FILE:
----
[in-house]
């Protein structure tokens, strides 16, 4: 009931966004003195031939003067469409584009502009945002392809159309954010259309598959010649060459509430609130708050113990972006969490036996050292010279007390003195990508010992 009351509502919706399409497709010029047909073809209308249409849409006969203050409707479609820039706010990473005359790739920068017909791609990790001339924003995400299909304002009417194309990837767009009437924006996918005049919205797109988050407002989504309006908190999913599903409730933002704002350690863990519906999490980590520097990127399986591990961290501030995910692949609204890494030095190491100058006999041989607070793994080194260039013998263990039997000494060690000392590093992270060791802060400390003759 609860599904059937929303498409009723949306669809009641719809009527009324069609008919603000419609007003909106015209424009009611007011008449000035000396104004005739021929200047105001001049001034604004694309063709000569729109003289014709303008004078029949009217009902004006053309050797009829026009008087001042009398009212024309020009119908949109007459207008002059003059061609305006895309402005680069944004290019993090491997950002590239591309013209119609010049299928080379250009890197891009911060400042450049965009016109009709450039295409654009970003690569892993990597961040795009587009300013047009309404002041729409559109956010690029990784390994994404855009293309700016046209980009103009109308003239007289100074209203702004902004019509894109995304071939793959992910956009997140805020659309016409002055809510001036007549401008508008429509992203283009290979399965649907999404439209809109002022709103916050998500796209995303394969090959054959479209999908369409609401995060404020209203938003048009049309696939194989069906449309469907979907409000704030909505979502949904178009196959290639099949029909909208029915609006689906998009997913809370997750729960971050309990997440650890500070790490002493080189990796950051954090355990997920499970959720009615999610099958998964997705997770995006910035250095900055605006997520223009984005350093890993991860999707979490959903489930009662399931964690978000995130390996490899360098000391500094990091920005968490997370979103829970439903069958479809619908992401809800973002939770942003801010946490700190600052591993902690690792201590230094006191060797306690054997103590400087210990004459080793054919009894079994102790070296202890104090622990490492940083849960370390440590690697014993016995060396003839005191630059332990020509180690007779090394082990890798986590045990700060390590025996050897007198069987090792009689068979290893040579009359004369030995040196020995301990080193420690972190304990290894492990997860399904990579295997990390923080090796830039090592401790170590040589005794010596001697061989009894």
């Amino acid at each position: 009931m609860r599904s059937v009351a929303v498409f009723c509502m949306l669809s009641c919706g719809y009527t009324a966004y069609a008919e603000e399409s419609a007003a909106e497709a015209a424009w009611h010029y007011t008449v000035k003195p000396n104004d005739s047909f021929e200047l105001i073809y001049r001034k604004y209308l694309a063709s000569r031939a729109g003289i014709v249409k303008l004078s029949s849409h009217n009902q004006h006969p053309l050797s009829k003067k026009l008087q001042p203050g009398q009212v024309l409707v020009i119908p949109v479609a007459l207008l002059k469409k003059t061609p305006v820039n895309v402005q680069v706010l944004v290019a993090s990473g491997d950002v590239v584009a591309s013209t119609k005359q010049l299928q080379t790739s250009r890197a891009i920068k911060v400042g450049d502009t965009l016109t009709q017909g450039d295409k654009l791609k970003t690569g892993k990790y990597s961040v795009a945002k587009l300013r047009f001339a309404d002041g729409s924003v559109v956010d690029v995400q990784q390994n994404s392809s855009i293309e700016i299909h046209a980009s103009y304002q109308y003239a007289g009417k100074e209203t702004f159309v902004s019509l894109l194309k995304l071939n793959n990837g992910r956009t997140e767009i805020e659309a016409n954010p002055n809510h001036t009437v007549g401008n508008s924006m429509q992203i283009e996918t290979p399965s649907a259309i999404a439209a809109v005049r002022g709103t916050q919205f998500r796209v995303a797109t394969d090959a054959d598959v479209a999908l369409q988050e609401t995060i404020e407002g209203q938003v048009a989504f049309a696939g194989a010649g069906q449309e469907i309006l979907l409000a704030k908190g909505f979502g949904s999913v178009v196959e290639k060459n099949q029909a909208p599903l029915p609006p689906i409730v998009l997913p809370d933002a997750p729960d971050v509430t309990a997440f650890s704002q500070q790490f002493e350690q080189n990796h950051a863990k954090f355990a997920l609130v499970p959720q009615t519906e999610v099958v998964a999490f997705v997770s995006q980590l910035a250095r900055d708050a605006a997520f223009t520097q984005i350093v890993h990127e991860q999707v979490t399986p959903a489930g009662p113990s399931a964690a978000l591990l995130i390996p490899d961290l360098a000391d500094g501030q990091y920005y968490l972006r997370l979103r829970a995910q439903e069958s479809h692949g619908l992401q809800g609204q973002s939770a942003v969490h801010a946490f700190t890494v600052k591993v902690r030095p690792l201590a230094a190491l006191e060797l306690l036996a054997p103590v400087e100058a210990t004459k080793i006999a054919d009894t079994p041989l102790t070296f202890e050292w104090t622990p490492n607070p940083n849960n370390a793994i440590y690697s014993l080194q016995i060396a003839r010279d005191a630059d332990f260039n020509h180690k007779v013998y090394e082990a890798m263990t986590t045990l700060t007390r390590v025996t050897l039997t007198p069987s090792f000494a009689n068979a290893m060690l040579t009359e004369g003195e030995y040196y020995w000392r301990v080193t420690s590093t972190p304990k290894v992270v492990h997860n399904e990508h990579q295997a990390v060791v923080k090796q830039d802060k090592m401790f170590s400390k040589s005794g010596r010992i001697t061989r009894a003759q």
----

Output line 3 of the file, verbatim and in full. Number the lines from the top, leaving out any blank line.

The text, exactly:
């Amino acid at each position: 009931m609860r599904s059937v009351a929303v498409f009723c509502m949306l669809s009641c919706g719809y009527t009324a966004y069609a008919e603000e399409s419609a007003a909106e497709a015209a424009w009611h010029y007011t008449v000035k003195p000396n104004d005739s047909f021929e200047l105001i073809y001049r001034k604004y209308l694309a063709s000569r031939a729109g003289i014709v249409k303008l004078s029949s849409h009217n009902q004006h006969p053309l050797s009829k003067k026009l008087q001042p203050g009398q009212v024309l409707v020009i119908p949109v479609a007459l207008l002059k469409k003059t061609p305006v820039n895309v402005q680069v706010l944004v290019a993090s990473g491997d950002v590239v584009a591309s013209t119609k005359q010049l299928q080379t790739s250009r890197a891009i920068k911060v400042g450049d502009t965009l016109t009709q017909g450039d295409k654009l791609k970003t690569g892993k990790y990597s961040v795009a945002k587009l300013r047009f001339a309404d002041g729409s924003v559109v956010d690029v995400q990784q390994n994404s392809s855009i293309e700016i299909h046209a980009s103009y304002q109308y003239a007289g009417k100074e209203t702004f159309v902004s019509l894109l194309k995304l071939n793959n990837g992910r956009t997140e767009i805020e659309a016409n954010p002055n809510h001036t009437v007549g401008n508008s924006m429509q992203i283009e996918t290979p399965s649907a259309i999404a439209a809109v005049r002022g709103t916050q919205f998500r796209v995303a797109t394969d090959a054959d598959v479209a999908l369409q988050e609401t995060i404020e407002g209203q938003v048009a989504f049309a696939g194989a010649g069906q449309e469907i309006l979907l409000a704030k908190g909505f979502g949904s999913v178009v196959e290639k060459n099949q029909a909208p599903l029915p609006p689906i409730v998009l997913p809370d933002a997750p729960d971050v509430t309990a997440f650890s704002q500070q790490f002493e350690q080189n990796h950051a863990k954090f355990a997920l609130v499970p959720q009615t519906e999610v099958v998964a999490f997705v997770s995006q980590l910035a250095r900055d708050a605006a997520f223009t520097q984005i350093v890993h990127e991860q999707v979490t399986p959903a489930g009662p113990s399931a964690a978000l591990l995130i390996p490899d961290l360098a000391d500094g501030q990091y920005y968490l972006r997370l979103r829970a995910q439903e069958s479809h692949g619908l992401q809800g609204q973002s939770a942003v969490h801010a946490f700190t890494v600052k591993v902690r030095p690792l201590a230094a190491l006191e060797l306690l036996a054997p103590v400087e100058a210990t004459k080793i006999a054919d009894t079994p041989l102790t070296f202890e050292w104090t622990p490492n607070p940083n849960n370390a793994i440590y690697s014993l080194q016995i060396a003839r010279d005191a630059d332990f260039n020509h180690k007779v013998y090394e082990a890798m263990t986590t045990l700060t007390r390590v025996t050897l039997t007198p069987s090792f000494a009689n068979a290893m060690l040579t009359e004369g003195e030995y040196y020995w000392r301990v080193t420690s590093t972190p304990k290894v992270v492990h997860n399904e990508h990579q295997a990390v060791v923080k090796q830039d802060k090592m401790f170590s400390k040589s005794g010596r010992i001697t061989r009894a003759q």